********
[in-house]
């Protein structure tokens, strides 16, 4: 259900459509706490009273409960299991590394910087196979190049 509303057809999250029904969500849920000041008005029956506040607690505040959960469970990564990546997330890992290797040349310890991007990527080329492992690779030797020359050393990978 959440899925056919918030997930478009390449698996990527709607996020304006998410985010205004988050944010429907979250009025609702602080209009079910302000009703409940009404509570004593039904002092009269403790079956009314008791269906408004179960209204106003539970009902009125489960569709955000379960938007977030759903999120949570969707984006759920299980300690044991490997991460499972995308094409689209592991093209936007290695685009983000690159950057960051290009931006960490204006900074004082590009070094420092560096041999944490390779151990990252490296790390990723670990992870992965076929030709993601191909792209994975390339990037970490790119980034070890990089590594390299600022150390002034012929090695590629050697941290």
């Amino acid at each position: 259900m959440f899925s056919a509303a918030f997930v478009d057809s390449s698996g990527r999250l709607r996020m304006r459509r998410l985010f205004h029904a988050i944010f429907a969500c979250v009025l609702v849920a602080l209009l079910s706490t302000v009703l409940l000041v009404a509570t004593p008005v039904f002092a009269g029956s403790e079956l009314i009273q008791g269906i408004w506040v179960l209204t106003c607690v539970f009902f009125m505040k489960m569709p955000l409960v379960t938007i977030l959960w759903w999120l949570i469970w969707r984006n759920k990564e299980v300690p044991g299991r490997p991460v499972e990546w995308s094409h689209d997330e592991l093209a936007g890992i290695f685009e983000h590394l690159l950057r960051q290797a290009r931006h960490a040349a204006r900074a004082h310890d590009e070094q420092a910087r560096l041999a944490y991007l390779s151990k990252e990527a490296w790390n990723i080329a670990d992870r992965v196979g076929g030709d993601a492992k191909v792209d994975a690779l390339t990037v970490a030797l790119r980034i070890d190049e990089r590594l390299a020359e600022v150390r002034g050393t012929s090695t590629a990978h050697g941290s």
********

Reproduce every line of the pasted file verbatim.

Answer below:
[in-house]
């Protein structure tokens, strides 16, 4: 259900459509706490009273409960299991590394910087196979190049 509303057809999250029904969500849920000041008005029956506040607690505040959960469970990564990546997330890992290797040349310890991007990527080329492992690779030797020359050393990978 959440899925056919918030997930478009390449698996990527709607996020304006998410985010205004988050944010429907979250009025609702602080209009079910302000009703409940009404509570004593039904002092009269403790079956009314008791269906408004179960209204106003539970009902009125489960569709955000379960938007977030759903999120949570969707984006759920299980300690044991490997991460499972995308094409689209592991093209936007290695685009983000690159950057960051290009931006960490204006900074004082590009070094420092560096041999944490390779151990990252490296790390990723670990992870992965076929030709993601191909792209994975390339990037970490790119980034070890990089590594390299600022150390002034012929090695590629050697941290």
């Amino acid at each position: 259900m959440f899925s056919a509303a918030f997930v478009d057809s390449s698996g990527r999250l709607r996020m304006r459509r998410l985010f205004h029904a988050i944010f429907a969500c979250v009025l609702v849920a602080l209009l079910s706490t302000v009703l409940l000041v009404a509570t004593p008005v039904f002092a009269g029956s403790e079956l009314i009273q008791g269906i408004w506040v179960l209204t106003c607690v539970f009902f009125m505040k489960m569709p955000l409960v379960t938007i977030l959960w759903w999120l949570i469970w969707r984006n759920k990564e299980v300690p044991g299991r490997p991460v499972e990546w995308s094409h689209d997330e592991l093209a936007g890992i290695f685009e983000h590394l690159l950057r960051q290797a290009r931006h960490a040349a204006r900074a004082h310890d590009e070094q420092a910087r560096l041999a944490y991007l390779s151990k990252e990527a490296w790390n990723i080329a670990d992870r992965v196979g076929g030709d993601a492992k191909v792209d994975a690779l390339t990037v970490a030797l790119r980034i070890d190049e990089r590594l390299a020359e600022v150390r002034g050393t012929s090695t590629a990978h050697g941290s």